In 400 federal cases examined by the WP, where people challenged seizures and received money back, the majority were people of color. 

During the past twenty years, the federal government alone seized $36.5 billion in assets from Americans, many of whom were never charged with a crime.
Most of the money seized during this civil process returns to the law-enforcement agency that seized it, providing funds for a variety of needs, including paramilitary equipment, vehicles, travel, and training. 
Civil asset forfeiture is a controversial tactic employed by law enforcement, established on the falsehood that property can be a “criminal.” 
This practice bypasses the Fourth Amendment's guarantee that Americans are free from unreasonable search and seizure, and it provides a corrupting incentive for police to circumvent the law to supplement their budgets.
Civil asset forfeiture and theft are one in the same. 
It poses one of greatest threats to personal property rights our nation faces. Property is being seized regardless of the owner’s guilt or innocence. The burden of proof is not “beyond reasonable doubt,” which makes it easier for law enforcement to seize your property. All law enforcement must prove, based on the preponderance of the evidence, is that your property might be related to a crime, or there is no other likely source for the property other than criminal activity.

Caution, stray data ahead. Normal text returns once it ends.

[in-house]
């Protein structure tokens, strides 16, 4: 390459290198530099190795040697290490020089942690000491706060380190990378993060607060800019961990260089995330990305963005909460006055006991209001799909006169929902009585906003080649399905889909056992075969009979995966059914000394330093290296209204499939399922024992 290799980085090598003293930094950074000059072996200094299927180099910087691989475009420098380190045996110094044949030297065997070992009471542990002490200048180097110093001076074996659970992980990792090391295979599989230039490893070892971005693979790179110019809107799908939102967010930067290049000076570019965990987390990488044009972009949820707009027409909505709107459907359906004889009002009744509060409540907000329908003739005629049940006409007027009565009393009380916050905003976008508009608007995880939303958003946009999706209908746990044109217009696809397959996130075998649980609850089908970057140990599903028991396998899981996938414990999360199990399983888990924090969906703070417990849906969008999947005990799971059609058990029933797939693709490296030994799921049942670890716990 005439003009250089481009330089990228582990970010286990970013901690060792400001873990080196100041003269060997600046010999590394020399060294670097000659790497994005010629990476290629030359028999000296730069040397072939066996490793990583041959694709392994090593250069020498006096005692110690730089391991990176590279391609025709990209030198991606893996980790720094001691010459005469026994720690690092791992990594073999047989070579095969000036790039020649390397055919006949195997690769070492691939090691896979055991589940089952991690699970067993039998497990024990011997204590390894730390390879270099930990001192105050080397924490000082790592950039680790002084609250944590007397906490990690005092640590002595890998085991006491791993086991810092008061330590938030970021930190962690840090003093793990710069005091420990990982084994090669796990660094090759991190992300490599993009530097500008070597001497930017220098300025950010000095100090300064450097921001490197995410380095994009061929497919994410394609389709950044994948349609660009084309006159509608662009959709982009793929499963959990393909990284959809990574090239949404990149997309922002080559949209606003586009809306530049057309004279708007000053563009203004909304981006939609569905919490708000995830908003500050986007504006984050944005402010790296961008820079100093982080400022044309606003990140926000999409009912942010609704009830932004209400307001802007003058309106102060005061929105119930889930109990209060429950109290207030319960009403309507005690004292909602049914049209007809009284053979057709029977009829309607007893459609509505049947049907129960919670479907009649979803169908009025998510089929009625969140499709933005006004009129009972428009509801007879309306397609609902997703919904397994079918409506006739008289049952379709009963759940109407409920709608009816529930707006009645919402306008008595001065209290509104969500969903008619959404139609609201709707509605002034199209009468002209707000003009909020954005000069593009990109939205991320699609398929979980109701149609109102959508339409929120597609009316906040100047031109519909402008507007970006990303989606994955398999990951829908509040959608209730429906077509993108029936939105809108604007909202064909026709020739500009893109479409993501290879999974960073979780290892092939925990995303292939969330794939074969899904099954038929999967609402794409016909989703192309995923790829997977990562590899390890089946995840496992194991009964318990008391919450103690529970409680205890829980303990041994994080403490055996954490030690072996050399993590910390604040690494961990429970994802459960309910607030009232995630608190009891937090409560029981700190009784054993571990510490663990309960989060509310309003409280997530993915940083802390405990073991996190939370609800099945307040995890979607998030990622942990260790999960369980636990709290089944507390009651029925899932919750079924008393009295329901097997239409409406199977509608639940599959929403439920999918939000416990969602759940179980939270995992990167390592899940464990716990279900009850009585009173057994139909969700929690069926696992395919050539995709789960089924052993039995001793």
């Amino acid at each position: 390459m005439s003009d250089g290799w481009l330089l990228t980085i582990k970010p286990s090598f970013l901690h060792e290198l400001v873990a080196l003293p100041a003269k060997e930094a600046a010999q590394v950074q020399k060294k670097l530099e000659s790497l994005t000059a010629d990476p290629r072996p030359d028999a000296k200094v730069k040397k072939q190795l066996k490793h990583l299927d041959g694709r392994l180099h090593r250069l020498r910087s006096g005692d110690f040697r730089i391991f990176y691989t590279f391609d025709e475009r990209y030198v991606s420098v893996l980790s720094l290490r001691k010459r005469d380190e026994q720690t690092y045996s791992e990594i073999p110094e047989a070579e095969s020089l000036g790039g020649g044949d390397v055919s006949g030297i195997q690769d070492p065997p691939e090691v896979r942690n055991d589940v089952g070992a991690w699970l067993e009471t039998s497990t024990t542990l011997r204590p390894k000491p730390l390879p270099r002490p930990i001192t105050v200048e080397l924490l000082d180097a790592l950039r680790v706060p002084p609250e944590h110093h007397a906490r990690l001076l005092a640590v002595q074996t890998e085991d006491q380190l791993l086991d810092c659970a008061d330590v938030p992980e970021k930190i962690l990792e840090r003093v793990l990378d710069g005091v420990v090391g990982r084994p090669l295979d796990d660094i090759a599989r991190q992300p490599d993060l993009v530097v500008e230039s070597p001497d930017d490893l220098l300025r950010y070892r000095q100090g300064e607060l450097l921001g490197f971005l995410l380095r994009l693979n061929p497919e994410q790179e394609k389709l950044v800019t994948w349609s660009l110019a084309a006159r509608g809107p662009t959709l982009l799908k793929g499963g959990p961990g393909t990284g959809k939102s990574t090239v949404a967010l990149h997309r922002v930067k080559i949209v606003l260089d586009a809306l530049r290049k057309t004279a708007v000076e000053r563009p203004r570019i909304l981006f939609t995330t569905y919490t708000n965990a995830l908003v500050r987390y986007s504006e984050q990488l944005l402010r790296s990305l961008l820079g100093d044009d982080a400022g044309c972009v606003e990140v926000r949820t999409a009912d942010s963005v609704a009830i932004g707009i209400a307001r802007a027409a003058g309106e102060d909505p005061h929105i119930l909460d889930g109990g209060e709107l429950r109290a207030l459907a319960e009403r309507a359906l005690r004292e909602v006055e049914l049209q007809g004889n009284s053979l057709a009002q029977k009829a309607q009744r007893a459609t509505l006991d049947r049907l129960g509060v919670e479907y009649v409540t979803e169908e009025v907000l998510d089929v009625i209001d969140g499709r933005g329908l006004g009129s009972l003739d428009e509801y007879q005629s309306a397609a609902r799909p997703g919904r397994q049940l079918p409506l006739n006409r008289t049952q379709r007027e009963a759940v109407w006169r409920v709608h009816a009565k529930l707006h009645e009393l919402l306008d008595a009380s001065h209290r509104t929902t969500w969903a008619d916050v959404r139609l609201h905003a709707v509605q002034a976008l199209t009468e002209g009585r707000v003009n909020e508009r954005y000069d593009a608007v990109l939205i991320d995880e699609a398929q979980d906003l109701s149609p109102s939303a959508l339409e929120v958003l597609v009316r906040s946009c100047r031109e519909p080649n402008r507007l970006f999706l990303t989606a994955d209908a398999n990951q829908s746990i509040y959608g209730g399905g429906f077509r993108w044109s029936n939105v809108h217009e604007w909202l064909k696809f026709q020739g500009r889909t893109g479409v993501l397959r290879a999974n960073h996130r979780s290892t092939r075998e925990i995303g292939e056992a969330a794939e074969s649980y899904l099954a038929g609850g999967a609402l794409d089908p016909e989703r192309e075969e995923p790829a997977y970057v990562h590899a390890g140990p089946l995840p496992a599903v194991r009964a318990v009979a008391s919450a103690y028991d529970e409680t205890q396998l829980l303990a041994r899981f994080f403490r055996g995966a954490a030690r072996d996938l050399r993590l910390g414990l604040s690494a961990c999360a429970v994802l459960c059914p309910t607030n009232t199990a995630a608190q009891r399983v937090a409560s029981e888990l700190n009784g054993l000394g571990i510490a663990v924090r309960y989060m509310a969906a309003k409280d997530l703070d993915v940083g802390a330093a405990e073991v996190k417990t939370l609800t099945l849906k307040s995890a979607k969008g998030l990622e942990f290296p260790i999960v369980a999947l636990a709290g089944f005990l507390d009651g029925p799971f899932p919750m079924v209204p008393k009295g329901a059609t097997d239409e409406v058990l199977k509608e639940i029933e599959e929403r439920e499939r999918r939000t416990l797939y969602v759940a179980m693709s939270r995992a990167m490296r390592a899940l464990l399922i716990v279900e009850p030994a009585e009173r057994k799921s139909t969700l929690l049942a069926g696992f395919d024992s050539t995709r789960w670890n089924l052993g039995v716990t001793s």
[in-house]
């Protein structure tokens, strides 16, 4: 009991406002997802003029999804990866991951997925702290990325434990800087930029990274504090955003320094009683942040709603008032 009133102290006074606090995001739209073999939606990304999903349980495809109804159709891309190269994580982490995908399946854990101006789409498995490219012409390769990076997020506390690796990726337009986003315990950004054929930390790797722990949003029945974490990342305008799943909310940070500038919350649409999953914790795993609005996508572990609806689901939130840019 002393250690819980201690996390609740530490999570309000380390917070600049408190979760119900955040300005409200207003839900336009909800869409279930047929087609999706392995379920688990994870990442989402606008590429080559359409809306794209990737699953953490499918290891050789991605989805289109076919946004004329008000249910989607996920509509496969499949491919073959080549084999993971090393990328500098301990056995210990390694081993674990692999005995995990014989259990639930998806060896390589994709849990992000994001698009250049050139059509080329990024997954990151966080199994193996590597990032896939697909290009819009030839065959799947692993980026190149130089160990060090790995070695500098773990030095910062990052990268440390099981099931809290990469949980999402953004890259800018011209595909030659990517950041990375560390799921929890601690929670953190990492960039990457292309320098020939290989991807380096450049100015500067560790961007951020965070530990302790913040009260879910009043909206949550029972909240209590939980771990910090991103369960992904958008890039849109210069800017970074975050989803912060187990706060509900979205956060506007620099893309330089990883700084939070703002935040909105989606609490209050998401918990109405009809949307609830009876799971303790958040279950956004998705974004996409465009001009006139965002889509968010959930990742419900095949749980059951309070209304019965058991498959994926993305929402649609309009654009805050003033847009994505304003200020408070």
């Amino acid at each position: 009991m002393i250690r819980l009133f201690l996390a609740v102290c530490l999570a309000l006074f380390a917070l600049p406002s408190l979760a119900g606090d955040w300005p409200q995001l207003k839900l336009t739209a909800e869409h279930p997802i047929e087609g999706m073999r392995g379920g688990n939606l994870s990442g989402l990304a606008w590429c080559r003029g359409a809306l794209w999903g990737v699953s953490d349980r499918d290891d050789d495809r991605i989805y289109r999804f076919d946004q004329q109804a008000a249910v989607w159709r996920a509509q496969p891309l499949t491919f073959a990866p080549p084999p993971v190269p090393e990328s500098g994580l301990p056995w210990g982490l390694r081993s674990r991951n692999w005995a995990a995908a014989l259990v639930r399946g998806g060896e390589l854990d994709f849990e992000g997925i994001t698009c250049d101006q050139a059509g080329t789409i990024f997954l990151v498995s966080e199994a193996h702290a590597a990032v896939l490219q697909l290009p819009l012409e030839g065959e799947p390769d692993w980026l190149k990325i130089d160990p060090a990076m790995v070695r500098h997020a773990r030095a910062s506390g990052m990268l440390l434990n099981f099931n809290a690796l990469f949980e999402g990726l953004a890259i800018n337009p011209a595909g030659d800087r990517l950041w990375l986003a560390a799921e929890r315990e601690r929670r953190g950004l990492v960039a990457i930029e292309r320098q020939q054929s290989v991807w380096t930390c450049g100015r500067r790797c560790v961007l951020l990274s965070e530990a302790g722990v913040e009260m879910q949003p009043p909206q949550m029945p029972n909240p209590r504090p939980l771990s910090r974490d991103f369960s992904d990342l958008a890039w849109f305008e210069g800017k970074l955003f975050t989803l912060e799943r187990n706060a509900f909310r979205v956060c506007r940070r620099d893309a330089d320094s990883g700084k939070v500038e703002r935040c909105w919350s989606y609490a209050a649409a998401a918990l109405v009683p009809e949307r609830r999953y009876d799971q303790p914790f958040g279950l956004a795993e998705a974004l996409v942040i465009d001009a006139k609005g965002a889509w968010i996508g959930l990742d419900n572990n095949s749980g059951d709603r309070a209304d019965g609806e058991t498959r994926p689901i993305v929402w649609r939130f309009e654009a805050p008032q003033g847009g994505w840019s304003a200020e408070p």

That’s it. 
Most seizures of cash, as a result of a traffic stop, does not lead to formal criminal charges being filed against the involved party, nonetheless, law enforcement keeps the money (again, for their benefit).  
Local police departments sidestep state restrictions on the use of forfeited property through the federal Equitable Sharing Program, under which the Department of Justice adopts a forfeiture and sends 80% of the money back to the agency to spend (as they see fit). This circumvention of the law washes the hands clean of local law enforcement agency heads.  
Police departments are required to file reports showing how they spend seized funds, but little to no accountability (oversight) exists if discrepancies are discovered. The agency charged to investigate a purported wrongdoing is the local district attorney’s office, who themselves, receive a portion of the seized funds to supplement their annual budgets.